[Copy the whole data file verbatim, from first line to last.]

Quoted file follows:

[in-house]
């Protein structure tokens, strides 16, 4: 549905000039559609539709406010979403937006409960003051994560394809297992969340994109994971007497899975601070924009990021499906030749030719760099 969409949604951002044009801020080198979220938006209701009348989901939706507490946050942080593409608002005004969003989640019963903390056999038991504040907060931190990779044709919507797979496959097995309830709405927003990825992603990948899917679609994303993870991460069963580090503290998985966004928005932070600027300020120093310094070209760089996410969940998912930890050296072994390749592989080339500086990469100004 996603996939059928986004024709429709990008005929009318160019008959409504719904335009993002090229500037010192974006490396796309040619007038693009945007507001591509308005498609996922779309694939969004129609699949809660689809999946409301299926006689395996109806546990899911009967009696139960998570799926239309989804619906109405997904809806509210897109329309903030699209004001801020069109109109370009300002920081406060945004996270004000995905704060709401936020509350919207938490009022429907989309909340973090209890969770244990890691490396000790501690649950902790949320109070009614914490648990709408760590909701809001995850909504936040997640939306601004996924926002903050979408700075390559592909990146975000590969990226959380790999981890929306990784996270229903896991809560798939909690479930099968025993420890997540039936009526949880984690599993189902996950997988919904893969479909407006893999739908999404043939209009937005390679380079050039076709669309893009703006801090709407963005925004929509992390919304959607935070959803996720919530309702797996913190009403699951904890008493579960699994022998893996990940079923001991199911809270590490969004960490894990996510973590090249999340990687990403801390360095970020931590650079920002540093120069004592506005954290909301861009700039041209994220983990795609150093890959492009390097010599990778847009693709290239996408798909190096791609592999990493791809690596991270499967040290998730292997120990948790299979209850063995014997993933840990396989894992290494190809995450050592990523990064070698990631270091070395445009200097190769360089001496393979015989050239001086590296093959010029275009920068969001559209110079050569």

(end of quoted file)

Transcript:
[in-house]
């Protein structure tokens, strides 16, 4: 549905000039559609539709406010979403937006409960003051994560394809297992969340994109994971007497899975601070924009990021499906030749030719760099 969409949604951002044009801020080198979220938006209701009348989901939706507490946050942080593409608002005004969003989640019963903390056999038991504040907060931190990779044709919507797979496959097995309830709405927003990825992603990948899917679609994303993870991460069963580090503290998985966004928005932070600027300020120093310094070209760089996410969940998912930890050296072994390749592989080339500086990469100004 996603996939059928986004024709429709990008005929009318160019008959409504719904335009993002090229500037010192974006490396796309040619007038693009945007507001591509308005498609996922779309694939969004129609699949809660689809999946409301299926006689395996109806546990899911009967009696139960998570799926239309989804619906109405997904809806509210897109329309903030699209004001801020069109109109370009300002920081406060945004996270004000995905704060709401936020509350919207938490009022429907989309909340973090209890969770244990890691490396000790501690649950902790949320109070009614914490648990709408760590909701809001995850909504936040997640939306601004996924926002903050979408700075390559592909990146975000590969990226959380790999981890929306990784996270229903896991809560798939909690479930099968025993420890997540039936009526949880984690599993189902996950997988919904893969479909407006893999739908999404043939209009937005390679380079050039076709669309893009703006801090709407963005925004929509992390919304959607935070959803996720919530309702797996913190009403699951904890008493579960699994022998893996990940079923001991199911809270590490969004960490894990996510973590090249999340990687990403801390360095970020931590650079920002540093120069004592506005954290909301861009700039041209994220983990795609150093890959492009390097010599990778847009693709290239996408798909190096791609592999990493791809690596991270499967040290998730292997120990948790299979209850063995014997993933840990396989894992290494190809995450050592990523990064070698990631270091070395445009200097190769360089001496393979015989050239001086590296093959010029275009920068969001559209110079050569």